It was the last week of March, and I was flying over Ukraine on the way from Istanbul to Moscow, crossing the war zone that four months later would seize the world's attention. A missile fired from the ground would take down a Malaysian airliner and the nearly 300 people aboard with it.
From 35,000 feet, Crimea was a distant vision, almost lost in the haze. Russian troops had just overrun the peninsula, and only a week earlier, a referendum had sanctioned its annexation by Russia from Ukraine. The towns below us bristled with guns and missiles; warships sat ready in Crimean ports; Russian air force fighters were playing chicken with Ukrainian jets in the skies around us.
A decade earlier, a few minutes' flight from Crimea, Ukrainians had shot down a civilian airplane with 78 people in one of the worst cases of military forces bringing down a commercial jet.
And yet, in the middle of all of this, I was flying on the safest airplane in the world. The Ilyushin 96 was a Soviet relic that had managed to survive until 2014 with a perfect safety record. Despite the USSR's reputation for shaky technology, they were spectacularly good at making planes -- something I had learned growing up in Europe in the waning days of the Cold War, with a passion for airplanes and living just three hours from the Iron Curtain.
The pinnacle of Soviet civilian aeronautical skills, the Il-96 would be retired from service by Russia's flag carrier Aeroflot at the end of March. Like the country that built it, the mighty four-engine jet would be sent to the dustbin of history, unable to keep up with Western competition. I wanted to be on one of the last flights, but it only flew to and from Istanbul, over Ukraine. War zone or not, I had to be there.
The flight attendant's safety demonstration before takeoff was a rushed, near-incomprehensible affair presented in Russian only, but we didn't really need it: No Il-96 had ever crashed, or even had a mishap. Neither it nor its predecessor, the Il-86, ever put so much as a scratch on a single passenger in more than three decades of commercial service. No Western planemaker can say the same.
"This is the best airplane in the world," said the first officer on the Il-96 flight to Moscow, a fiftyish man who gave his name only as Valery. Good enough to be selected by the Russian air force to fly President Vladimir Putin, a role it will continue to fill after its retirement from civilian service. (That distinction prompted the captain to decline my request to photograph the flight deck and crew after landing -- it was, he said, a matter of national security.)
If not the best airplane, it was certainly one of the most unusual. Still bearing the hammer-and- sickle logo that Aeroflot has kept from the Soviet days, the Il-96 was cavernous, with no luggage bins above the middle row, like some Western airliners in the 1970s.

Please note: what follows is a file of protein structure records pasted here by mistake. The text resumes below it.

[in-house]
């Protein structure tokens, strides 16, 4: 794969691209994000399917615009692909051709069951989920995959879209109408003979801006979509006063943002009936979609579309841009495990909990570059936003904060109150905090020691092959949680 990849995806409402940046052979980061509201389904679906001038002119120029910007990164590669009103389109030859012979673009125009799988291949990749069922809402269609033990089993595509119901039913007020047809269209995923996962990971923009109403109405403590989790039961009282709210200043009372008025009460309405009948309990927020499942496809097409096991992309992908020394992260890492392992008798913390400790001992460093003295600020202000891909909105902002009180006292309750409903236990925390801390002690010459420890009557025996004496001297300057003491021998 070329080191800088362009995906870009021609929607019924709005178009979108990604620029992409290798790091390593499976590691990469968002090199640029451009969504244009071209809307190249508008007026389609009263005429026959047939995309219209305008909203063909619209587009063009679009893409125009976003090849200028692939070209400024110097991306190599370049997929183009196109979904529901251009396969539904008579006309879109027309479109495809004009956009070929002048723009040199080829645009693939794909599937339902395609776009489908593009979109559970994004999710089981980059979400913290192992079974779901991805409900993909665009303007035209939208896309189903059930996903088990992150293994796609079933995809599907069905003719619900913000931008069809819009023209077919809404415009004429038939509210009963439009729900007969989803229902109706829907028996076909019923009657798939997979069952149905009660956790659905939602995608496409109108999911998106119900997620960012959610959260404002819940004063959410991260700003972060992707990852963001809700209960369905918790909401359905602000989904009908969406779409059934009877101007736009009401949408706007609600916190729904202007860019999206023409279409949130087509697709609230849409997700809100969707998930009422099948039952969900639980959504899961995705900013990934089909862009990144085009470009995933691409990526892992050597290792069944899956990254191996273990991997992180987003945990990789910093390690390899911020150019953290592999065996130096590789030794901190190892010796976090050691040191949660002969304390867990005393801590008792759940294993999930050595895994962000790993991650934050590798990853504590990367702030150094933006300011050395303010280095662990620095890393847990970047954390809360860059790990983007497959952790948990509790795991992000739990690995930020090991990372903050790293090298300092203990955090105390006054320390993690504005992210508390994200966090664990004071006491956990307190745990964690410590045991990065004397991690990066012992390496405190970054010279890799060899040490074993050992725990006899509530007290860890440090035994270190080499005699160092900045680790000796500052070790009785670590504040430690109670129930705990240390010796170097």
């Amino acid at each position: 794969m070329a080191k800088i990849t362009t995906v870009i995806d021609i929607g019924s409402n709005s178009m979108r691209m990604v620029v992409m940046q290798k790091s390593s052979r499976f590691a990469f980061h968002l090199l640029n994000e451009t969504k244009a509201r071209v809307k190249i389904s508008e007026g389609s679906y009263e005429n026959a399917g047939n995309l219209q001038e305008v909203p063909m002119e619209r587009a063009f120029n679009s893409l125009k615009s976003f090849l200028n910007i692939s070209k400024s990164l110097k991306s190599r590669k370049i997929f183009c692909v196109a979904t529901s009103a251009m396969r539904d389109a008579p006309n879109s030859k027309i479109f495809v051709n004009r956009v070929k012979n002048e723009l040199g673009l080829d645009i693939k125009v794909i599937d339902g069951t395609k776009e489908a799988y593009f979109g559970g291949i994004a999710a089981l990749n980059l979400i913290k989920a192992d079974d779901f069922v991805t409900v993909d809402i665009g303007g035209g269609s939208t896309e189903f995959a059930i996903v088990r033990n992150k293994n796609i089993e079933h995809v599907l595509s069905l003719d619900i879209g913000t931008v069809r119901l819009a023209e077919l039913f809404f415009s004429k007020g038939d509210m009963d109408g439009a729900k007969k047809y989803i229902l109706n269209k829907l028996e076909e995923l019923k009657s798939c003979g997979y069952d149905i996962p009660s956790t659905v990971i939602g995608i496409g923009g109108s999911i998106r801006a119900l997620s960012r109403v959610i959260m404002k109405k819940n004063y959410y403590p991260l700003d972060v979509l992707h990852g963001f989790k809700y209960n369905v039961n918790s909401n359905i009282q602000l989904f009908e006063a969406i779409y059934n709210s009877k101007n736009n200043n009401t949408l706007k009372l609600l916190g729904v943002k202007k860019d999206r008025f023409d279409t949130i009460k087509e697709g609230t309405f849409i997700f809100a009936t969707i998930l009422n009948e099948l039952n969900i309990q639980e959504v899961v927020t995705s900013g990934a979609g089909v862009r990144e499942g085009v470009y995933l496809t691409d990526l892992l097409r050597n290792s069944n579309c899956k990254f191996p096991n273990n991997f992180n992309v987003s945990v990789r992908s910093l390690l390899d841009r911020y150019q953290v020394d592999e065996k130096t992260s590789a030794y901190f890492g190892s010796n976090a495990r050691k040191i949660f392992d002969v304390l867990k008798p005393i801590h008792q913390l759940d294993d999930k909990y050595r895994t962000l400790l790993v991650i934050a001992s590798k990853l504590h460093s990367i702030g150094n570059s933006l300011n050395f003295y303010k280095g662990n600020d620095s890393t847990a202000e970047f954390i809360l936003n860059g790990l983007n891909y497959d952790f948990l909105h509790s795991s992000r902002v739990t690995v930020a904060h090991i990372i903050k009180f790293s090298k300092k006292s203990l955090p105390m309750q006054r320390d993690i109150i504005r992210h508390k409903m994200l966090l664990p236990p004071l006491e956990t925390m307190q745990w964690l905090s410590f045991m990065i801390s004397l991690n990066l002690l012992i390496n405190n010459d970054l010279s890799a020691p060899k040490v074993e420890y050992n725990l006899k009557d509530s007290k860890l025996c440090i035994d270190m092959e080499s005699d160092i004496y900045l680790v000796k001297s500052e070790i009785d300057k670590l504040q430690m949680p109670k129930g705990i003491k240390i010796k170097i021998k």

Less than one-third full both to and from Moscow, and as no-frills as it gets, the inside of the Ilyushin did not look and feel like anything else. Completely devoid of video screens or audio entertainment, fitted with Spartan and smelly toilets grouped at the back, it had windows with odd ventilation grills and air-conditioning vents on the seat backs, not the ceiling.
The quiet of the cabin was interrupted rarely by flight attendant service. Likewise, crew announcements came only rarely from the muffled, near-inaudible intercom, and even more rarely in English. An unappealing meal was practically thrown in my lap. Boarding instructions at the gate in Moscow consisted of a gruff "Business class on the left, economy on the right!" shouted in Russian.
Rude authorities, clunky technology, and bad food, aboard an airplane christened after choreographer Igor Moiseyev, a giant of Soviet ballet: I had found my flying relic of the USSR, no doubt. And some Russians, nostalgic for the days when they lived in an aviation world power, waxed poetic about the Ilyushin.
"The Il-96 is a great plane, and civil aviation is one of the greatest things we had, besides the lack of toilet paper," said Alexander Bratersky, a journalist based in Moscow. "Now we have toilet paper but have no aviation."
The Soviet civil aviation sector (in large part headquartered in Ukraine) did not survive the collapse of the USSR. Neither Russia nor any of the USSR's successor nations make large commercial jets. Anatoly Zak, a U.S.-based Russian aerospace expert, called this a "tragic" situation for Russian industry.
Yet Russia is still a world-class manufacturer of military airplanes and missiles, and a major exporter of sophisticated combat jets, including the Sukhoi-27 fighters vying in the skies my Il-96 was flying through. To expert Russia watchers, that is not a surprise.
"Russia is about the state, not the individual. The Soviets were good at making machines of death," Nina Khruscheva, granddaughter of the late Soviet leader Nikita Khruschev and a professor at New York University, told me when I later recounted my flight to her in New York.
I thought of her words a few weeks later, when news came that it was probably a Soviet-made Buk missile that had brought down Malaysia Airline Flight MH17, killing 298 people with a single shot. The Buk was a product of the waning days of the USSR, when an enormous country in dire economic stagnation had trouble feeding its people, but fielded spectacularly effective rockets. Khruscheva was right: The empire that could not make a decent television set had produced another very efficient machine of death.
(An earlier version of this story incorrectly mentioned that a snack bar part of the inflight meal was one month out of date. In fact, the date stamped on the packaging was the production, not expiration, date.)